Japanese bush warbler
The Japanese bush warbler, known in Japanese as uguisu, is an Asian passerine bird more heard than seen. Its distinctive breeding call can be heard throughout much of Japan from the start of spring; the bird is secretive. It is only seen in spring before there is foliage in the trees. In winter the call is a low chirping; the Japanese bush warbler tends to remain deep in the shadow of foliage during the day. The Japanese bush warbler is olive tending toward dusky colors below, it has pale eyebrows. It has a beak; the bird is 15.5 centimetres in length. They are omnivore but they eat little insect and spiders during summer and they eat seeds and nuts during winter; the reproductive season is the beginning of summer and males make territories and sing "Ho-hokekyo" for 1000 times a day. This bird tends to have polygamy relationships. Since the male tweets "Ho-hokekyyo", females are attracted to that. Form a side-hole type pot-shaped nest, lay 4-6 eggs, females raise their baby; the Japanese bush warbler is a common year-round resident throughout Japan and the northern Philippines.
In summer the Japanese bush warbler can be found in Hokkaidō, Manchuria and central China. In winter, the bush-warbler can be found in southern China and Taiwan, it was introduced to Oahu in Hawaii between 1929–1941 and have since spread to other South Eastern islands of the Hawaiian chain. In summer it ranges from low hills to high mountains, preferring bamboo thickets and black pine trees. In winter it seeks cover at lower elevations; the propensity of the Japanese bush warbler to sing has led to the birds being kept as cage birds. Robert Young records that to encourage singing the cages of kept birds were covered with a wooden box with a small paper window that allowed only subdued light in. Along with the return of the barn swallow the bush warbler's call is viewed by Japanese as a herald of springtime, it is one of the favorite motifs of Japanese poetry, featured in many poems including those in Man'yōshū or Kokin Wakashū. In haiku and renga, uguisu is one of the kigo. In poetry the bird is associated with the ume blossom, appears with ume on hanafuda playing cards.
There is a popular Japanese sweet named Uguisu-boru which consists of brown and white balls meant to resemble ume flower buds. However, the distinctive song is not heard until in spring, well after the ume blossoms have faded. In haiku the bird with this song is known as sasako, the song is called sasanaki; the beauty of its song led to the English name Japanese Nightingale, although the Japanese bush warbler does not sing at night as the European nightingale does. This name is no longer used. An uguisu-jō is a female announcer at Japanese baseball games, or a woman employed to advertise products and sales with a microphone outside retail stores; these women are employed because of their beautiful'warbling' voices. They are employed to make public announcements for politicians in the lead-up to elections. In Japanese architecture there is a type of floor known as "uguisubari", translated into English as "nightingale floor"; these floors have squeaking floorboards that resemble the Japanese bush warbler's low chirping, are meant to be so designed to warn sleepers of the approach of ninja.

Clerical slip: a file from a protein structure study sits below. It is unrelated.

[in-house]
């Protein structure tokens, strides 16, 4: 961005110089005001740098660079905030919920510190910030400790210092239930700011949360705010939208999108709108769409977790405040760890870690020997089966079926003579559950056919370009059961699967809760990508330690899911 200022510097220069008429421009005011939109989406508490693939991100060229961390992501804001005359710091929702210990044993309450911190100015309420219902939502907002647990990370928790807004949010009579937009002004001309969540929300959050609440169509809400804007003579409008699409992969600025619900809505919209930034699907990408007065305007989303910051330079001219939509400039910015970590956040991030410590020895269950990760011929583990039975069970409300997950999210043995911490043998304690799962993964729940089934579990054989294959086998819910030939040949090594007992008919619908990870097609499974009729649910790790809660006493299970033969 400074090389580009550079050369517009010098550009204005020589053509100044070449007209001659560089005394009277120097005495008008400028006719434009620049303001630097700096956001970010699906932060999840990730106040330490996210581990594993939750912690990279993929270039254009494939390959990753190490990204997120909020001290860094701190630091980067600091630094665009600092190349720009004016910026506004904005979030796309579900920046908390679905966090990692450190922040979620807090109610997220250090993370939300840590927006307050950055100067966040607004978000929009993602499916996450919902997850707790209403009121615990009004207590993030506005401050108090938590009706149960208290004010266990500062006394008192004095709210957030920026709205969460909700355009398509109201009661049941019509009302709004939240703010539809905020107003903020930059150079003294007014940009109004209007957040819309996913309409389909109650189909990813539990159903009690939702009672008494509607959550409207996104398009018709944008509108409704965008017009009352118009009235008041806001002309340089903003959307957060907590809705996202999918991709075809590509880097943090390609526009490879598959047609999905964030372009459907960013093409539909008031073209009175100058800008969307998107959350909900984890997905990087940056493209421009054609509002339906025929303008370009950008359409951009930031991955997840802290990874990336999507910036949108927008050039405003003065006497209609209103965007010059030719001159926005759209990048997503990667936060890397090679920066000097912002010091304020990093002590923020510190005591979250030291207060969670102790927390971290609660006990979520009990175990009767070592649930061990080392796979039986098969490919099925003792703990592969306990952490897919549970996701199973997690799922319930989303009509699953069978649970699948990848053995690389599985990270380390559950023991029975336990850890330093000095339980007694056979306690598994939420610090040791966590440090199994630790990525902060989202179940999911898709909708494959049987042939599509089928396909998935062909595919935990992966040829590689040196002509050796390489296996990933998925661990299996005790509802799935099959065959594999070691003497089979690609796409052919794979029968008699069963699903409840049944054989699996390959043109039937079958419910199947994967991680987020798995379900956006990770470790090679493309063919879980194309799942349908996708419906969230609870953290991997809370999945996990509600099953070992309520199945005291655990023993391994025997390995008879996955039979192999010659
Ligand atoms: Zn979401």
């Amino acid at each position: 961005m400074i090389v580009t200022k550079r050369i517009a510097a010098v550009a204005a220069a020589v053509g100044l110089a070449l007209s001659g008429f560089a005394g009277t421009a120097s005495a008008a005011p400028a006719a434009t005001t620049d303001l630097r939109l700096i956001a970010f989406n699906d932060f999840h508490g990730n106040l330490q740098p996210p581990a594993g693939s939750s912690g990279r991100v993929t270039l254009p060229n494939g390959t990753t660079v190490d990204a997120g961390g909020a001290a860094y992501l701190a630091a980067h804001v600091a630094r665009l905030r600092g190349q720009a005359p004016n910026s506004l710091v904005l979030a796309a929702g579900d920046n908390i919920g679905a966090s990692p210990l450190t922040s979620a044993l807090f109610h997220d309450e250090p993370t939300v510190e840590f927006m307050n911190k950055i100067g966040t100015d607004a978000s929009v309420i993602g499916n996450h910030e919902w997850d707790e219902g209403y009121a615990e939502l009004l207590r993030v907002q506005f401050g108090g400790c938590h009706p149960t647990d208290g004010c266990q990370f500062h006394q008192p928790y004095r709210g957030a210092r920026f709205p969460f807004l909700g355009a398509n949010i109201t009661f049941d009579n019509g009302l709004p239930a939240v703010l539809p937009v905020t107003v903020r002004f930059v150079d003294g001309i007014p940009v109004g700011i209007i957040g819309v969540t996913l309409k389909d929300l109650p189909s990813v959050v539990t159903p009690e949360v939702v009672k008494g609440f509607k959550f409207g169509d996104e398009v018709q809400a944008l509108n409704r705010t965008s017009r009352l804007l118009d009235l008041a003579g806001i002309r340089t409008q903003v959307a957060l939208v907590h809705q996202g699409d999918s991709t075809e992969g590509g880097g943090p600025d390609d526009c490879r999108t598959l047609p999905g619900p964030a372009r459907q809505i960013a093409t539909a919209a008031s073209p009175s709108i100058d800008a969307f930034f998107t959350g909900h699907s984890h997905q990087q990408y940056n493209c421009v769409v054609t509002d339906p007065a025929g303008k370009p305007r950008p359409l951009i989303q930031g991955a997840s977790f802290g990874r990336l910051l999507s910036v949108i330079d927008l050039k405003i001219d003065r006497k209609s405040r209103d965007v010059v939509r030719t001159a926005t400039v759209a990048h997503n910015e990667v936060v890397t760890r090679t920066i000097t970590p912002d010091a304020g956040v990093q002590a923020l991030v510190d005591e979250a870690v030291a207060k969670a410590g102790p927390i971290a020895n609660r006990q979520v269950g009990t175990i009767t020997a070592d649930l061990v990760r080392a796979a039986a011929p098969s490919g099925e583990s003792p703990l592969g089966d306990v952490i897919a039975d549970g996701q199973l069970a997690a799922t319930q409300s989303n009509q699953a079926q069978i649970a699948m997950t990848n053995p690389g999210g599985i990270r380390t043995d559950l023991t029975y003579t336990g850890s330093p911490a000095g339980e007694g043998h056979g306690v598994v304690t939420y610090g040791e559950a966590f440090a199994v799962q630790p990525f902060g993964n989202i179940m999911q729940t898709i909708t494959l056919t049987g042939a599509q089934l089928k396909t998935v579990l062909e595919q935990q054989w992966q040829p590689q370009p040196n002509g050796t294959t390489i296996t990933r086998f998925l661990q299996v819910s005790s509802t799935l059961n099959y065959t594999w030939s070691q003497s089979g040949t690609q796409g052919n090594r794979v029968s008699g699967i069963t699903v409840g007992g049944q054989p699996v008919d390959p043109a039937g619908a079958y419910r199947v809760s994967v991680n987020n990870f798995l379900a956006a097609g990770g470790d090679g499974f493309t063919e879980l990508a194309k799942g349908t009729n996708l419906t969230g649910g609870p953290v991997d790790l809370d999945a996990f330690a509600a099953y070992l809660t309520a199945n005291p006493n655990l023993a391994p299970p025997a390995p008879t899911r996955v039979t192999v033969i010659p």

Examples can be seen at Nijō Castle and Chion-in temple in Kyoto. The nightingale's droppings contain an enzyme, used for a long time as a skin whitening agent and to remove fine wrinkles, it is sometimes sold as "uguisu powder". The droppings are used to remove stains from kimono. Pi pi pi... kekyo kekyo Hooo- hoke'kyo Hoohokekyo. Young Japanese bush warblers do not perform the "hoohokekyo" song skillfully, but learn to sing by imitating others in the vicinity. Hooo- hokekyo, hooo- hokekyo; the songs of two Japanese bush warblers are recorded here on a single file. Hamao, S. and M. Hayama, 2015. Breeding ecology of the Japanese Bush Warbler in the Ogasawara Islands. Ornithological Science, 14: 111-115. Hamao S Ippu-tasai no tori: Uguisu. Bun-ichi Sogo Shuppan, Tokyo. Japanese bush-warbler, Mike Danzenbaker's bird photo website
Kawamata is a town in Fukushima Prefecture, Japan. As of 1 May 2018, the town had an estimated population of 13,532 in 5417 households, a population density of 110 persons per km²; the total area of the town was 127.7 square kilometres. Kawamata is known for its production of silk products. In the late 6th century, Ōtomo no Koteko known as Otehime, came to this area. According to tradition, she is honored for having encouraged silk farming in the area; the town is known for the raising of shamo, a special breed of game bird similar to chicken. Shamo ramen is a local speciality. Kawamata's main annual event is the Cosquín en Japón festival, a three-day celebration of traditional Argentinian music and dance, held each year in October; the geographic area of Kawamata is 10 km east-to-west and 20 km north-to-south. It has an altitude of 201.2 m as measured at the site of the municipal office. Kawamata is located at the confluence of two local rivers, the Hirose and the Isazawa, from which the town's name is derived.